The current episode and map are stored as global int variables. By updating these values, then calling the existing G_DeferedInitNew, we can trigger Doom to switch smoothly to any map and episode we like.

Map objects (mobj_t) implement both scenery items and monsters. I added an id field which gets initialized to a unique value for each new object. This is the id used in the API for routes like /api/world/objects/:id.

To create a new map object, we call the existing P_SpawnMobj with a position and type. This returns us an mobj_t* that we can update with other properties from the API request.

The local player (player_t) is stored in the first index of a global array of players. By updating fields of the player, we can control things like health and weapon used. Behind the scenes, a player is also an mobj_t.

A door in Doom is a line_t with a special door flag. To find all doors, we iterate through all line_t in the map, returning all lines which are marked as a door. To open or close the door, we call the existing EV_VerticalDoor to toggle the door state.

API Specification

An API spec describes the HTTP methods, routes, and data types that the API supports. For example, it will tell you the type of data to send in a POST call to /api/world/objects, and the type of data you should expect in response.
I wrote the API spec in RAML 1.0. It is also hosted in a public API Portal for easier reading.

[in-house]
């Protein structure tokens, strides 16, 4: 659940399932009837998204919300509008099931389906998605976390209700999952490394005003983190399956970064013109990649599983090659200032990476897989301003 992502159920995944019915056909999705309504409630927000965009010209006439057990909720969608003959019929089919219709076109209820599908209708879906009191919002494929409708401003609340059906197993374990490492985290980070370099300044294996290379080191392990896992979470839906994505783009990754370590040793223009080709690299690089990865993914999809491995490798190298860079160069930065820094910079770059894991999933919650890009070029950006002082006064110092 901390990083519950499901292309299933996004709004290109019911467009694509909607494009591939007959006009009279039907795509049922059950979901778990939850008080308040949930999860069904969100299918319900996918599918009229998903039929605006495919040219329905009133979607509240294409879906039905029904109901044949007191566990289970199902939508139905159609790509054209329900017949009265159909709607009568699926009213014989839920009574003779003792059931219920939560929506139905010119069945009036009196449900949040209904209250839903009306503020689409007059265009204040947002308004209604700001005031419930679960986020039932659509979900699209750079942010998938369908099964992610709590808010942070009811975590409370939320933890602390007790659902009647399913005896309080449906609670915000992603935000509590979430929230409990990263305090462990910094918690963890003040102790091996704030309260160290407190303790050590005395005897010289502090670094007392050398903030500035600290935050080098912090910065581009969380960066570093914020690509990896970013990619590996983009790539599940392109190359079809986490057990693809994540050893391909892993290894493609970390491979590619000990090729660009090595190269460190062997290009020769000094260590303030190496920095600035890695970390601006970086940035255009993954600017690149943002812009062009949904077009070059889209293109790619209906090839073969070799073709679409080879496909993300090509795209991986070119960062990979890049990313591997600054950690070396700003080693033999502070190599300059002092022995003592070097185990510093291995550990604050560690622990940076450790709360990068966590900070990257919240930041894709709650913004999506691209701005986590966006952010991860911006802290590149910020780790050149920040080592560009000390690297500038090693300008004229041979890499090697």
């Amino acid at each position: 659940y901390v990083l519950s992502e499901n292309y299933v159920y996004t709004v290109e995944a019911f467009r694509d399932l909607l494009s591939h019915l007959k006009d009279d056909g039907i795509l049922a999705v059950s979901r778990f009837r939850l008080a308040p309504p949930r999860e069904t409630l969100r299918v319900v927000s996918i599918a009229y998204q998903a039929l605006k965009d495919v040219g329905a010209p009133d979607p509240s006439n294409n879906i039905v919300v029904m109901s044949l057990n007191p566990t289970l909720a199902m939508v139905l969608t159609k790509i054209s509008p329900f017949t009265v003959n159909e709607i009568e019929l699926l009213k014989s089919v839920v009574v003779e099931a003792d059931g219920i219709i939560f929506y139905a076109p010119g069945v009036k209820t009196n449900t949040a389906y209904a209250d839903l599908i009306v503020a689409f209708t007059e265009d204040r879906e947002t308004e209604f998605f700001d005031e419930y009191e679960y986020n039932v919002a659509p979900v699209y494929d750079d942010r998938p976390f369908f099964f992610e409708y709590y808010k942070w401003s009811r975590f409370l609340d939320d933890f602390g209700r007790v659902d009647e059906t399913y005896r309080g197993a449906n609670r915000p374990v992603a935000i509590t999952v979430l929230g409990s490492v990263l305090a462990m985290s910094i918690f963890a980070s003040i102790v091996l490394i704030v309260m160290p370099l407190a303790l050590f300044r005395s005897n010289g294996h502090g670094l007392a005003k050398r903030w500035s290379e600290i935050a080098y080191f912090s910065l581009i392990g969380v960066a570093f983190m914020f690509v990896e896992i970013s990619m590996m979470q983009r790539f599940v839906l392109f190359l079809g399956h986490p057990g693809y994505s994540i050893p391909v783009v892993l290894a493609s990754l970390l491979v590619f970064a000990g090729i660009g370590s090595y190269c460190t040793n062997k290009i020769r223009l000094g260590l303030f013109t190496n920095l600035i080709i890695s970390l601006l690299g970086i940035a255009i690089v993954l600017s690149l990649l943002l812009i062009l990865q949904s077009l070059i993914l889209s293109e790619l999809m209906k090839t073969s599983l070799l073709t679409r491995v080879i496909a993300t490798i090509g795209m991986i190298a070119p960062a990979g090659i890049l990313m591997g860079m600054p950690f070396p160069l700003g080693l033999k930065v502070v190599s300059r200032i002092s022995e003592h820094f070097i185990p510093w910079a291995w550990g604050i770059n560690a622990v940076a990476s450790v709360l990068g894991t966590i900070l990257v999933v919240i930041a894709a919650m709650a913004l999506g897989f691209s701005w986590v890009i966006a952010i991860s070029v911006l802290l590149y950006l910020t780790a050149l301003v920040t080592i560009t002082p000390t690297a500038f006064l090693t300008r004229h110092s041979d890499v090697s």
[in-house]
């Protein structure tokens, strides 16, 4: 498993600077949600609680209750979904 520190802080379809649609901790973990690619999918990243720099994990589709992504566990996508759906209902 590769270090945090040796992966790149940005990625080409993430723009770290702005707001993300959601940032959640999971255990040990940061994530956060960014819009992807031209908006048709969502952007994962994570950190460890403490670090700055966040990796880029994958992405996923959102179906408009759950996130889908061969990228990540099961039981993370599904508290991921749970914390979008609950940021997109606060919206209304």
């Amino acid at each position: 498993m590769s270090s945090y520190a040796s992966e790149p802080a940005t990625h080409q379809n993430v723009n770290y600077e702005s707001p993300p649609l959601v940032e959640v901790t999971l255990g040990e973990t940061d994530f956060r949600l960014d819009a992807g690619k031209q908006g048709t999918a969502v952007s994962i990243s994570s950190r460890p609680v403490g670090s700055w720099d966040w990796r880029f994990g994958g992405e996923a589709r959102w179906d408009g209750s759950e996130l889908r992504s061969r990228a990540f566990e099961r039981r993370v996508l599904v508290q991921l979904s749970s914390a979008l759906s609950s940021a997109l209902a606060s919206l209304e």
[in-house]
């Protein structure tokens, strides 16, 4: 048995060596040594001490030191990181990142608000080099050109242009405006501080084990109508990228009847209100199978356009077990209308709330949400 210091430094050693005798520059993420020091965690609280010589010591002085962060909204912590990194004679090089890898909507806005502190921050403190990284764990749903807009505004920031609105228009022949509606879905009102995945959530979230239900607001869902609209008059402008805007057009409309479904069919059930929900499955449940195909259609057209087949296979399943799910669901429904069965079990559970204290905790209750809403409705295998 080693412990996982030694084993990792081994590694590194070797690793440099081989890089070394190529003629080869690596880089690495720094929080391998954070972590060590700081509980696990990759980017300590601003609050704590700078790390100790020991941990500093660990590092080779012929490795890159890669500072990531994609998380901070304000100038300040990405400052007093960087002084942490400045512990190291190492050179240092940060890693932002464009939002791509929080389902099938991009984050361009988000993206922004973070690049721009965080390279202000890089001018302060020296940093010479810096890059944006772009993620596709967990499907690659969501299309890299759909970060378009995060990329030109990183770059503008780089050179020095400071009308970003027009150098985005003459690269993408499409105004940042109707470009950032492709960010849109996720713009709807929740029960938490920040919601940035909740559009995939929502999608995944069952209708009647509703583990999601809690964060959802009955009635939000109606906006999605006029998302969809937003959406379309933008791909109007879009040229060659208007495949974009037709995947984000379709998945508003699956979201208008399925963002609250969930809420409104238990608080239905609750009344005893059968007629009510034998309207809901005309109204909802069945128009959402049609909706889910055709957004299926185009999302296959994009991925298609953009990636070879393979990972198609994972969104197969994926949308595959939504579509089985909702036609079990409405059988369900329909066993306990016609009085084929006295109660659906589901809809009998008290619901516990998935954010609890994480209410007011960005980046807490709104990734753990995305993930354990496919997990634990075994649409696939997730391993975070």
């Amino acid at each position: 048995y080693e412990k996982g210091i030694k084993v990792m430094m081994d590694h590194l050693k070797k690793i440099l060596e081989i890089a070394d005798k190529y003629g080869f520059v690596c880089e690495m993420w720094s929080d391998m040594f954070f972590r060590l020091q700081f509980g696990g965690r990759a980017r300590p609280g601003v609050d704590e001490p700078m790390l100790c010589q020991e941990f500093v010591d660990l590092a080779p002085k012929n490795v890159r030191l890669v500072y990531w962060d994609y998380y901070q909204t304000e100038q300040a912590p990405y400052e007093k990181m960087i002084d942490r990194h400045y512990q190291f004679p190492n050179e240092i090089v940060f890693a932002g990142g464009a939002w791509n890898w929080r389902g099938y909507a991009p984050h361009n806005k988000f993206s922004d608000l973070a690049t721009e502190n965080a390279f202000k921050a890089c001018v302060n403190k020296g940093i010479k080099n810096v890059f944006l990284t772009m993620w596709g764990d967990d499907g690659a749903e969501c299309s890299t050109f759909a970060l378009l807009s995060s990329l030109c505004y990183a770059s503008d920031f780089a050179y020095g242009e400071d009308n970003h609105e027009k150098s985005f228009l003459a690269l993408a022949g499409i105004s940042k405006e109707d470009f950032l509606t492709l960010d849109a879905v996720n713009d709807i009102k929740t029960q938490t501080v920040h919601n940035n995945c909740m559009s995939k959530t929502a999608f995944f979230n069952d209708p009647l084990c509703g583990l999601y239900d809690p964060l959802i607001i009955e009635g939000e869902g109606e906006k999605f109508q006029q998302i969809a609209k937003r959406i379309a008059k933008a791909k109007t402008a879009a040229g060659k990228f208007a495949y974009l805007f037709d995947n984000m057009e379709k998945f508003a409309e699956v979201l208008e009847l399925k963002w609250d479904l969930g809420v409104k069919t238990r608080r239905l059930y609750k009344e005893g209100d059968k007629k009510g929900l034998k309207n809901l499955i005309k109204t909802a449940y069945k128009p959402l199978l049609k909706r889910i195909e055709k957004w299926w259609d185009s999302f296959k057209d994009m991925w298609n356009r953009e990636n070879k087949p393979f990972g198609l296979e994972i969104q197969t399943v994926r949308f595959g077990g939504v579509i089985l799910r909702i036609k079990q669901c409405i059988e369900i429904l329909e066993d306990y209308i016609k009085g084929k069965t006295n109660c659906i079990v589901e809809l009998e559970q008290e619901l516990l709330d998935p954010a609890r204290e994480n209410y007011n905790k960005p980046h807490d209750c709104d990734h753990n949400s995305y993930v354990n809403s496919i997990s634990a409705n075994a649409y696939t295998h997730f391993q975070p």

Putting it all together

So now we have an HTTP+JSON server inside Doom, interfacing with Doom objects in memory, and have written a public API specification for it. Phew!
We can now query and manipulate this 24 year old game from any REST API client - heres a video proving exactly that! Enjoy ;)

restful-doom on GitHub


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iiska
243 days ago
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Oulu, Finland
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USB Cables

6 Comments and 21 Shares
Tag yourself, I'm "frayed."
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iiska
245 days ago
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Oulu, Finland
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5 public comments
expatpaul
244 days ago
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Painfully true
Belgium
mooglemoogle
245 days ago
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I’m “Carries data but not power”
Virginia
CaffieneKitty
243 days ago
I'm "Heavy and not very flexible" :-P
deezil
245 days ago
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I need USB-C cables to become cheaper, but basically, if it's not "the good one", it gets thrown in the garbage. Monoprice has them for too cheap to worry about them.
Louisville, Kentucky
alt_text_bot
245 days ago
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Tag yourself, I'm "frayed."
endlessmike
240 days ago
Heavy and not very flexible
Covarr
245 days ago
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And then there's that weird proprietary cable I've had since like 2004 that looks at a glance like micro USB but isn't, so I get halfway across the country for my vacation with no way to charge anything at all and have to buy spares at the airport for exorbitant prices.
Moses Lake, WA
skittone
244 days ago
Throw it away.
bodly
244 days ago
Or label it.
JimB
241 days ago
My mate threw his away, then wondered why he could no longer connect his Panasonic camera to the computer...